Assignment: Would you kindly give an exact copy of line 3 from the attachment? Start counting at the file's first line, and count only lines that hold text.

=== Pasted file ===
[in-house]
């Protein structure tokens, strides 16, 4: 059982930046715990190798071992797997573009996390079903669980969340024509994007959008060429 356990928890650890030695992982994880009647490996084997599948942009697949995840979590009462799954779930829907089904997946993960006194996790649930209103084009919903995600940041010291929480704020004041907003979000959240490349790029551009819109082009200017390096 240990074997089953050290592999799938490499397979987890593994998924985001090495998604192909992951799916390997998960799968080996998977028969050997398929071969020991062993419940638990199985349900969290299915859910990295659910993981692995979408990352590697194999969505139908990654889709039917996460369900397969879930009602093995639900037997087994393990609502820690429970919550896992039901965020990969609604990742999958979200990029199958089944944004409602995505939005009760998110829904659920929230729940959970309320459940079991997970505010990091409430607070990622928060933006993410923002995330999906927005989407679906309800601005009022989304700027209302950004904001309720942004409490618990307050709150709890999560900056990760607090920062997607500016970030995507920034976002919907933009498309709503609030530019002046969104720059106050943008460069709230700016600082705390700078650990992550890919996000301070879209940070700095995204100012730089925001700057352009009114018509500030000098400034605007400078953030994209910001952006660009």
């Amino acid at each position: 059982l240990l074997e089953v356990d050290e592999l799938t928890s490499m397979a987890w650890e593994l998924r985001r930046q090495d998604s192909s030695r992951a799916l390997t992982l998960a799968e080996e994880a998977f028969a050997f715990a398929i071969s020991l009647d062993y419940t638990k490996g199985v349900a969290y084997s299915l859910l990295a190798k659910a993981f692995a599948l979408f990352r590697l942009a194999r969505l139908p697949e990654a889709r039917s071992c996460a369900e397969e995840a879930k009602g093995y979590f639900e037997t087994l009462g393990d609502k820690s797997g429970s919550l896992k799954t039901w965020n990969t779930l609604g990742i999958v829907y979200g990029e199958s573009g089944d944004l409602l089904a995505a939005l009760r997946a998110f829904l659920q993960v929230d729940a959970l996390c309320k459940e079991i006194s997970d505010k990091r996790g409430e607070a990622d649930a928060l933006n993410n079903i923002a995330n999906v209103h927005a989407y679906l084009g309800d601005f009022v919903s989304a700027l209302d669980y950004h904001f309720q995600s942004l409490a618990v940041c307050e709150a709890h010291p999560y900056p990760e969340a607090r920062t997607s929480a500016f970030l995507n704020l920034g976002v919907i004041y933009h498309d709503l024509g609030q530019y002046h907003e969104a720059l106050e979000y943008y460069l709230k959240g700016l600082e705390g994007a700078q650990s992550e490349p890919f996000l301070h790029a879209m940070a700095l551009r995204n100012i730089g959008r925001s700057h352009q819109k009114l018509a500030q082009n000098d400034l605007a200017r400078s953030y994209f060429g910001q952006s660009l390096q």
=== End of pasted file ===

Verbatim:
């Amino acid at each position: 059982l240990l074997e089953v356990d050290e592999l799938t928890s490499m397979a987890w650890e593994l998924r985001r930046q090495d998604s192909s030695r992951a799916l390997t992982l998960a799968e080996e994880a998977f028969a050997f715990a398929i071969s020991l009647d062993y419940t638990k490996g199985v349900a969290y084997s299915l859910l990295a190798k659910a993981f692995a599948l979408f990352r590697l942009a194999r969505l139908p697949e990654a889709r039917s071992c996460a369900e397969e995840a879930k009602g093995y979590f639900e037997t087994l009462g393990d609502k820690s797997g429970s919550l896992k799954t039901w965020n990969t779930l609604g990742i999958v829907y979200g990029e199958s573009g089944d944004l409602l089904a995505a939005l009760r997946a998110f829904l659920q993960v929230d729940a959970l996390c309320k459940e079991i006194s997970d505010k990091r996790g409430e607070a990622d649930a928060l933006n993410n079903i923002a995330n999906v209103h927005a989407y679906l084009g309800d601005f009022v919903s989304a700027l209302d669980y950004h904001f309720q995600s942004l409490a618990v940041c307050e709150a709890h010291p999560y900056p990760e969340a607090r920062t997607s929480a500016f970030l995507n704020l920034g976002v919907i004041y933009h498309d709503l024509g609030q530019y002046h907003e969104a720059l106050e979000y943008y460069l709230k959240g700016l600082e705390g994007a700078q650990s992550e490349p890919f996000l301070h790029a879209m940070a700095l551009r995204n100012i730089g959008r925001s700057h352009q819109k009114l018509a500030q082009n000098d400034l605007a200017r400078s953030y994209f060429g910001q952006s660009l390096q």